The term production designer has come to mean the artist who creates a visual style to expresses the director’s interpretation of the script. This artwork is then translated to blueprints by an art director. In 1914, when DeMille began making films in earnest, neither of these posts existed. What he needed was an artist who could do everything: create detailed renderings of proposed scenes, adapt them to specifications, and work with a crew to build the required settings, the sets. For a time, one artist was able to combine these functions. Eventually the job was split into two. The production designer created concept paintings. The art director designed and built the sets. As described here, however, the division of labor was sometimes blurred, when a concept artist such as Boris Leven followed—not led—the art director’s concept, which in turn had come from DeMille. For the most part, we can determine each artist’s contribution by his or her signature on the art in the De Mille Collection.
Hollywood’s first art director came from Broadway, where he had been lighting and scenic designer for the great David Belasco. He was recommended by DeMille’s mother Beatrice. Lasky films were being criticized for their painted backdrops, so in 1914 Buckland instituted fully realized sets, and also introduced the use of miniatures and forced perspective. He worked with DeMille for seven years, supervising nearly forty features, before he left to join Allan Dwan Productions. Buckland returned briefly to help with Madam Satan (1930) and Unconquered (1947).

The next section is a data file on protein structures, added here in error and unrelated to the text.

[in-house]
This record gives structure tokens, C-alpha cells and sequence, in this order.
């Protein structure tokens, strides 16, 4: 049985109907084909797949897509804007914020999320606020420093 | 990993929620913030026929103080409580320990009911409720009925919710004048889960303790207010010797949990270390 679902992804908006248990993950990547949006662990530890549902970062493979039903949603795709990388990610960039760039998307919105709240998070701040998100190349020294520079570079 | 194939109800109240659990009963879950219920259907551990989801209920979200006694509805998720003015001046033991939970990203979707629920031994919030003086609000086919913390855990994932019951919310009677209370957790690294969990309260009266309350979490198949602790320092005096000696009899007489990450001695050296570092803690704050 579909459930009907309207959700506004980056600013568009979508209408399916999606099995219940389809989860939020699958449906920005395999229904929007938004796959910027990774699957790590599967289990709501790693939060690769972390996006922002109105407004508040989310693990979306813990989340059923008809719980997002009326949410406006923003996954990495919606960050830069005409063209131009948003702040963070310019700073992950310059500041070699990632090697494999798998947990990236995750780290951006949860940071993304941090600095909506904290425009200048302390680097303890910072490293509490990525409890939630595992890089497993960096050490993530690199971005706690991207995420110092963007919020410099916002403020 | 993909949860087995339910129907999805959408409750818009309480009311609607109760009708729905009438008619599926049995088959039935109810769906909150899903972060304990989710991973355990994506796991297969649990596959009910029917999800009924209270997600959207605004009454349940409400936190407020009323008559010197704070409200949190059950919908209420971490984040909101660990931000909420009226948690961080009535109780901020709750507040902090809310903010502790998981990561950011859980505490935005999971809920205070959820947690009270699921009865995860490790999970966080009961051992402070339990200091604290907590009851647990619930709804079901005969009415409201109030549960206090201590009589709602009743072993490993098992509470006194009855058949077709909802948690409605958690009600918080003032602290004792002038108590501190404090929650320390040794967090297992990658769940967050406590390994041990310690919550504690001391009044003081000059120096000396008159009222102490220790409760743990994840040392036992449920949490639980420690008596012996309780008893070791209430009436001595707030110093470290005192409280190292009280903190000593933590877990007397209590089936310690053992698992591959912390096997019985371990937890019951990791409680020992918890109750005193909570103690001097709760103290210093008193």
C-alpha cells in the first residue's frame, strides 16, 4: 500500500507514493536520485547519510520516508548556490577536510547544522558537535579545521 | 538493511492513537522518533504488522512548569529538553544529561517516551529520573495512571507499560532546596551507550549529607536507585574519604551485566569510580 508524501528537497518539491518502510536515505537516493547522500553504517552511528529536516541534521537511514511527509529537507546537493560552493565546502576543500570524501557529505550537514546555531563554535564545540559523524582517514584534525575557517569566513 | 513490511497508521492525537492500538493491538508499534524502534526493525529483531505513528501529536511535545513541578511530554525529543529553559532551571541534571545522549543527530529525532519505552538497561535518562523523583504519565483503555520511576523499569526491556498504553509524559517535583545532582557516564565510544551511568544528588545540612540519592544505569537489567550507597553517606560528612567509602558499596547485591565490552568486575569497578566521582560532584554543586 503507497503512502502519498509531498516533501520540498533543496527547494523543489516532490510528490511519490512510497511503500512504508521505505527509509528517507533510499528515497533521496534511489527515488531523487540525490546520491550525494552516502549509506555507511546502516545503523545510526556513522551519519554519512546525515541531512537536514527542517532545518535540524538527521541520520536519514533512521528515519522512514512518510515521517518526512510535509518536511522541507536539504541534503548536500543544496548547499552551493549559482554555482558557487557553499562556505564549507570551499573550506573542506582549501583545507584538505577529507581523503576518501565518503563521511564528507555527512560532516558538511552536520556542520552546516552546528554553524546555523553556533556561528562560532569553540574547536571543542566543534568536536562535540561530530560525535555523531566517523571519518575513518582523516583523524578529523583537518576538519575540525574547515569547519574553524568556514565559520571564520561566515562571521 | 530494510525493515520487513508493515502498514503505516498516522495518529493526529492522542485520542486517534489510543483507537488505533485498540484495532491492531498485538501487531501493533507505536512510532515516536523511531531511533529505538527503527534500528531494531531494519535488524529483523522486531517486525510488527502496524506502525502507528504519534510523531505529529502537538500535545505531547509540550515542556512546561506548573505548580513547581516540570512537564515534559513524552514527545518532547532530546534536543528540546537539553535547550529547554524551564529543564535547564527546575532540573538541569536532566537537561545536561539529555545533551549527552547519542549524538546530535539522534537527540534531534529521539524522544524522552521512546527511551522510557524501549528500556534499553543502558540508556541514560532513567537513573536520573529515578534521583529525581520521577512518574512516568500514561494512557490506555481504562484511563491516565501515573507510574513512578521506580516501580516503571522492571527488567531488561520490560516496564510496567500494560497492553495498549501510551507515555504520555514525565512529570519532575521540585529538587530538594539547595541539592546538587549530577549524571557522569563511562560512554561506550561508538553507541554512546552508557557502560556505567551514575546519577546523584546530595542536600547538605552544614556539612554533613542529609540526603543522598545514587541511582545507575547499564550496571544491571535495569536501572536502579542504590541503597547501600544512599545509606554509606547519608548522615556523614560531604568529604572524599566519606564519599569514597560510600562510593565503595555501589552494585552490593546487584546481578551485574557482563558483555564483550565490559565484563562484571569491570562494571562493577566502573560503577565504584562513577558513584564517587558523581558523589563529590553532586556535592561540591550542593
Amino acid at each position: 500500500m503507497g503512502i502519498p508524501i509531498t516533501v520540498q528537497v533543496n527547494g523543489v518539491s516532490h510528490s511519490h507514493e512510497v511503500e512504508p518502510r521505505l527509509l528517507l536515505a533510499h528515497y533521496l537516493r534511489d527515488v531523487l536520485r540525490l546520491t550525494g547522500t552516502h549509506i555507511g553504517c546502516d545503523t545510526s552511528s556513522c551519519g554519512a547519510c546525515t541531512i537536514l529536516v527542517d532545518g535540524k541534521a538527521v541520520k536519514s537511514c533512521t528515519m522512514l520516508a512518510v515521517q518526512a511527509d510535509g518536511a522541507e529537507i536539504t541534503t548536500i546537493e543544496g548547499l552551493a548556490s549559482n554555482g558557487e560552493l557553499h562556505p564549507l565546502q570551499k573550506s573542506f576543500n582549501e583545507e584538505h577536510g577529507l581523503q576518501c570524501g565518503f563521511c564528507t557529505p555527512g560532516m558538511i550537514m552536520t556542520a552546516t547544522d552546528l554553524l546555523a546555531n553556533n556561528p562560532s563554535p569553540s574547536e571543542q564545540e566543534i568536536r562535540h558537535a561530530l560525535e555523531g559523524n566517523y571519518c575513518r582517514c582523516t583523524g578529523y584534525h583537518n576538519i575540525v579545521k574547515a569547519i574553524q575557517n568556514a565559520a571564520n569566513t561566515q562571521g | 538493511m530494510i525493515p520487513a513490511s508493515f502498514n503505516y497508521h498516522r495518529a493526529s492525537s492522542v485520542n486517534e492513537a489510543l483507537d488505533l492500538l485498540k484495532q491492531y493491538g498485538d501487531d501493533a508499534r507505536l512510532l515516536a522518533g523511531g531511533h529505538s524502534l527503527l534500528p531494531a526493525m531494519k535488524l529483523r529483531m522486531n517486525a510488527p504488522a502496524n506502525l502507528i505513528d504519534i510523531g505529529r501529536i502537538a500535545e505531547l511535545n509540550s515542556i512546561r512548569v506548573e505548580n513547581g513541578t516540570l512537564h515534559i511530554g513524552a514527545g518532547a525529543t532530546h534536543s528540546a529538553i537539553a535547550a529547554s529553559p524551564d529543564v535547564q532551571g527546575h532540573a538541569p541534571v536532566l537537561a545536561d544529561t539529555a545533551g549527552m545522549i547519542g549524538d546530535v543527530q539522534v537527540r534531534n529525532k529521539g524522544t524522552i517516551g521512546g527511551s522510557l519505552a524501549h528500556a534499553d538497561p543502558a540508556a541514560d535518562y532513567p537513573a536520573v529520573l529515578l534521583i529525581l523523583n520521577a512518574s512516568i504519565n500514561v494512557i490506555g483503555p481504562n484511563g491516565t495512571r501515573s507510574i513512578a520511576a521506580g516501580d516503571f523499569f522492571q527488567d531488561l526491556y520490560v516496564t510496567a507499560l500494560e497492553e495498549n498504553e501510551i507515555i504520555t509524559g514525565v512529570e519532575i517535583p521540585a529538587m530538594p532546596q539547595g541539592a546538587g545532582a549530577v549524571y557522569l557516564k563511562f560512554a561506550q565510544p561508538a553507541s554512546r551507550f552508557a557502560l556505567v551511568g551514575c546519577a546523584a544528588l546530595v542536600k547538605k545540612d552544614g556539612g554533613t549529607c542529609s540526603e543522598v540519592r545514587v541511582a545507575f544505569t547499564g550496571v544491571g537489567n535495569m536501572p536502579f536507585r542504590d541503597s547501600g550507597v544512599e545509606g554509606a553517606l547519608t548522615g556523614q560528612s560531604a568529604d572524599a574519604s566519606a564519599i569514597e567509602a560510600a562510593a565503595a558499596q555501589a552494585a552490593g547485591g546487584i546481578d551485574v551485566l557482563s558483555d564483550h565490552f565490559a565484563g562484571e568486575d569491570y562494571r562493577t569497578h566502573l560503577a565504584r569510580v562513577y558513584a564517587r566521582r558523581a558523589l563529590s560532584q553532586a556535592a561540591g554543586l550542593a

Jesse Lasky recommended the French fashion illustrator Iribe to DeMille, and Iribe began as art director on Male and Female (1919). On The Ten Commandments (1923) he designed all settings except the Israelite camp at the foot of Mount Sinai, which was done by Francis McComas. Iribe left DeMille’s staff after designing a portion of The King of Kings (1927).
The multitalented Leisen became an art director for DeMille in 1925, but only on the program pictures made by other directors at DeMille’s company in Culver City. When Paul Iribe fell behind schedule on The King of Kings (1927), Leisen took over as a full art director, continuing with DeMille through changes of studios and through the transition to sound films. In 1933 Leisen embarked on an illustrious directing career of his own.
Through twelve years and ten films, Roland Anderson designed DeMille’s films, although he was initially uncredited and then credited only after Hans Dreier, the head of the Paramount art department.
DeMille’s last four films were art directed by Walter Tyler, using concept sketches by various DeMille artists.
Other Notable Production Designers
- Hans Dreier, head of the Paramount art department
- Cedric Gibbons, head of the M-G-M art department
- Hal Pereira
- Albert Nozaki